We are not innocents in this game of life. Right now, there are human beings walking this Earth that if they heard your name, they would curse, cry, spit, or in some other way be retraumatized. We’ve all gaslit and ghosted. We’ve all been the clingy one, the manipulative one, the toxic friend/partner/lover. And denying this is not moving our journey forward.
At some point, we have to root out the narcissist within us. We have to look at how we gaslight and manipulate ourselves. We have to bear our own toxicity. Only by facing our own shadows can we eventually become more light.
Yes, you are kind. But you’re also cruel.
You are thoughtful. But you’re also selfish.
You are both light and shadow.
“Whether the shadow becomes our friend or enemy depends largely upon ourselves…The shadow becomes hostile only when [it] is ignored or misunderstood.” ~ Marie-Louise Von Franz
Shadows are nothing more than the flip side of our light. Often, the shadow simply points to a part of ourselves we have yet to inhabit. And because we have not yet inhabited it completely or properly, it is coming out instead as a negative trait or shadow.
For instance, perfectionism might be the shadow side of much-needed attention to detail.
Or, stubbornness might be a shadow side to our ability to be grounded but remain flexible. In other words, shadows can be just as instrumental in aiding our growth as can light. For every part of ourselves that we coax out of the shadows, we strengthen our light.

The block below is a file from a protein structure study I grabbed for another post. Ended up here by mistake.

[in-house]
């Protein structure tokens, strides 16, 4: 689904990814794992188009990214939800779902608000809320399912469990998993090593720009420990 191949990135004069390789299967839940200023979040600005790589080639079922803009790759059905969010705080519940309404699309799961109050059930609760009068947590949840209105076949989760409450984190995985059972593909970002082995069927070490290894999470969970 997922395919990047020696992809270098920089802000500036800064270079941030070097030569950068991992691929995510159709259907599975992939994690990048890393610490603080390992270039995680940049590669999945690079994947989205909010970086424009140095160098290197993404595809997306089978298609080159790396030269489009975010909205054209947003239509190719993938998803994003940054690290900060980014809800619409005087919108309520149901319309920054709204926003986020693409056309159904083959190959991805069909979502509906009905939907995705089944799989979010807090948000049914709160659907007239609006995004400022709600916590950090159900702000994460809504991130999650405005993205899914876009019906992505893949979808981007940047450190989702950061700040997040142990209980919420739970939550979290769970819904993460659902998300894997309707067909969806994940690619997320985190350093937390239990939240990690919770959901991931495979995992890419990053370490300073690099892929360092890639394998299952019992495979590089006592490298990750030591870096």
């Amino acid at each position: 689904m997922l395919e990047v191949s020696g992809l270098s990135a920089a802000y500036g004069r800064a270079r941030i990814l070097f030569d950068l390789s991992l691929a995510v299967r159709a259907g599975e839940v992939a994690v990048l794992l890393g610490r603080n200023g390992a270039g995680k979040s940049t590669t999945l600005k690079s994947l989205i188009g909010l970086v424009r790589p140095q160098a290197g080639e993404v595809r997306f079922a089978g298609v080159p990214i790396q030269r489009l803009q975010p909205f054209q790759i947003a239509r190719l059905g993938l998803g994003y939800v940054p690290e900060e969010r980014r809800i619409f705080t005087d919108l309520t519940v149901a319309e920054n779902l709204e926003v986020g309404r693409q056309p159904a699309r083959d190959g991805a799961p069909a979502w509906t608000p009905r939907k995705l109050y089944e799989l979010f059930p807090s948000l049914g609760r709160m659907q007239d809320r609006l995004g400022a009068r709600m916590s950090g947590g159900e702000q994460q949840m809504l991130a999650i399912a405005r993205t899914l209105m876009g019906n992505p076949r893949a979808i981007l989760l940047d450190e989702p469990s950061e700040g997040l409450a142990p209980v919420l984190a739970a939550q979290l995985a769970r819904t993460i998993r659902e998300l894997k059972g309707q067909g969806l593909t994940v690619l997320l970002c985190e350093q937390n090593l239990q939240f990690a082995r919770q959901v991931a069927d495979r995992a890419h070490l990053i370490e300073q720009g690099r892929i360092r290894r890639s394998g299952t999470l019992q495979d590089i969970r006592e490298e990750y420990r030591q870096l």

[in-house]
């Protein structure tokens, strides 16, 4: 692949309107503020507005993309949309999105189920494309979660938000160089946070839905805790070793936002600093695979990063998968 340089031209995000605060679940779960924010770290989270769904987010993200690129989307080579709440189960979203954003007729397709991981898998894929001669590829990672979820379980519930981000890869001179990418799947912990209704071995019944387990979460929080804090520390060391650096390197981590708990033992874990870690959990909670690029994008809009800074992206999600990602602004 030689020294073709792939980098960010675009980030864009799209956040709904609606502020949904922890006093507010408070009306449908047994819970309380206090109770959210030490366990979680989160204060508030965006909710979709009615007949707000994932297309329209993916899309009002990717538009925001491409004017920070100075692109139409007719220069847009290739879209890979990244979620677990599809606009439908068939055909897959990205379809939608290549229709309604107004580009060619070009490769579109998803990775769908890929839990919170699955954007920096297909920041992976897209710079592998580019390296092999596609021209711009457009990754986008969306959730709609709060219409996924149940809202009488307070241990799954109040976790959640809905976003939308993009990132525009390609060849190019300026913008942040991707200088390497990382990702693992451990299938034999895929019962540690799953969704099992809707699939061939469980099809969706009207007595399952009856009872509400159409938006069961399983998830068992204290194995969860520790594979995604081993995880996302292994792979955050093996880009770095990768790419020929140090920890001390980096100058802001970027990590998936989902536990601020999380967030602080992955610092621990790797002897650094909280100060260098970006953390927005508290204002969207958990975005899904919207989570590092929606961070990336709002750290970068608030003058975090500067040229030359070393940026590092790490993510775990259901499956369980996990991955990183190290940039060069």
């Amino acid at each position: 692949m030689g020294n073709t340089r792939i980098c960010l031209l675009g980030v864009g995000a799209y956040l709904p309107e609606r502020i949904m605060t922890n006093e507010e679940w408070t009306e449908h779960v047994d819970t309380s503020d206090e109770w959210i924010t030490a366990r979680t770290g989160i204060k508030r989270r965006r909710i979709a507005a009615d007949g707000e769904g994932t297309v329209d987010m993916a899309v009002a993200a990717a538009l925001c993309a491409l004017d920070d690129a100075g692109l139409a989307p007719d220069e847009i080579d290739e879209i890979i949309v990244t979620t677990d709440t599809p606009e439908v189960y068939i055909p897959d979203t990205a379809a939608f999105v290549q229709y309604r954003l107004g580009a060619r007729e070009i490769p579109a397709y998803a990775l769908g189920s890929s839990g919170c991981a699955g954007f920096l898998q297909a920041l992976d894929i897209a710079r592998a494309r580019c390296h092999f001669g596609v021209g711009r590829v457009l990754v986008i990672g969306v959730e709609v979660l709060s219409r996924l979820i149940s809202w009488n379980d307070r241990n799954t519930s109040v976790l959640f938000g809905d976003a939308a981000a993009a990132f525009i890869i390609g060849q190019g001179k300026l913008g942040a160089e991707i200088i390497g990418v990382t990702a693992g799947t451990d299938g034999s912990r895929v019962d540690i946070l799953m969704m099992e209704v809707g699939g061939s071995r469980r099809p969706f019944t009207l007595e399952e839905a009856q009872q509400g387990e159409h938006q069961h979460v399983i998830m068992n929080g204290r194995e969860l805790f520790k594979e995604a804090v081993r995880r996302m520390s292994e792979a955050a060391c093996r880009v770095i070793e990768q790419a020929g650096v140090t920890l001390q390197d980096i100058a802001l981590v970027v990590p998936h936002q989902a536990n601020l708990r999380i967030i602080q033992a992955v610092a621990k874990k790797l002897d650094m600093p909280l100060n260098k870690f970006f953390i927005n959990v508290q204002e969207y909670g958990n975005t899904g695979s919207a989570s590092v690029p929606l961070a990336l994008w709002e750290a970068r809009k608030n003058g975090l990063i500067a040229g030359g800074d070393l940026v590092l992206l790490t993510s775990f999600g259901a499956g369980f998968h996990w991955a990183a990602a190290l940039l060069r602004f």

By understanding and working with our shadows, we mature out of our knee-jerk actions and begin to respond, rather than react, to life. We learn about our vulnerabilities and strengths and pair them up in such a way that they keep us humble, curious, and forward-moving. Our shadows, understood and integrated, have far less power over us than those that work in the background.
“That wasn’t me,” we like to say. “I wasn’t myself.”
Yes, we were. That was ourselves—a shadow, perhaps, but a part of us nonetheless.
The greatest disservice we can do as seekers of truth is to claim all that we label positive about ourselves and push away all that is negative, excusing it as a moment of weakness, exhaustion, or some other kind of circumstantial reaction.
If we do this, our lives will dissolve into a facade—unreal and inauthentic. It will be a running list of excuses and cover-ups for our shadow behaviors. It would be a constant effort to deflect and blame others for our behavior. It would be…exhausting.
We cannot become whole human beings if we don’t first face our shadows.
Like Dorothy, we’ve always been wearing the power to do so in the form of shadow work.
Because at the end of the day, I’ve got a lot of light to share, too. And if I let my shadows play unsupervised in my mind, they will obscure my light.
I want authenticity. I want real. I claim both my light and my shadow.
Once we no longer allow our shadows to work in darkness, once we no longer deny and dismiss them, then we can stop trying to explain our behavior away and just f*cking own it.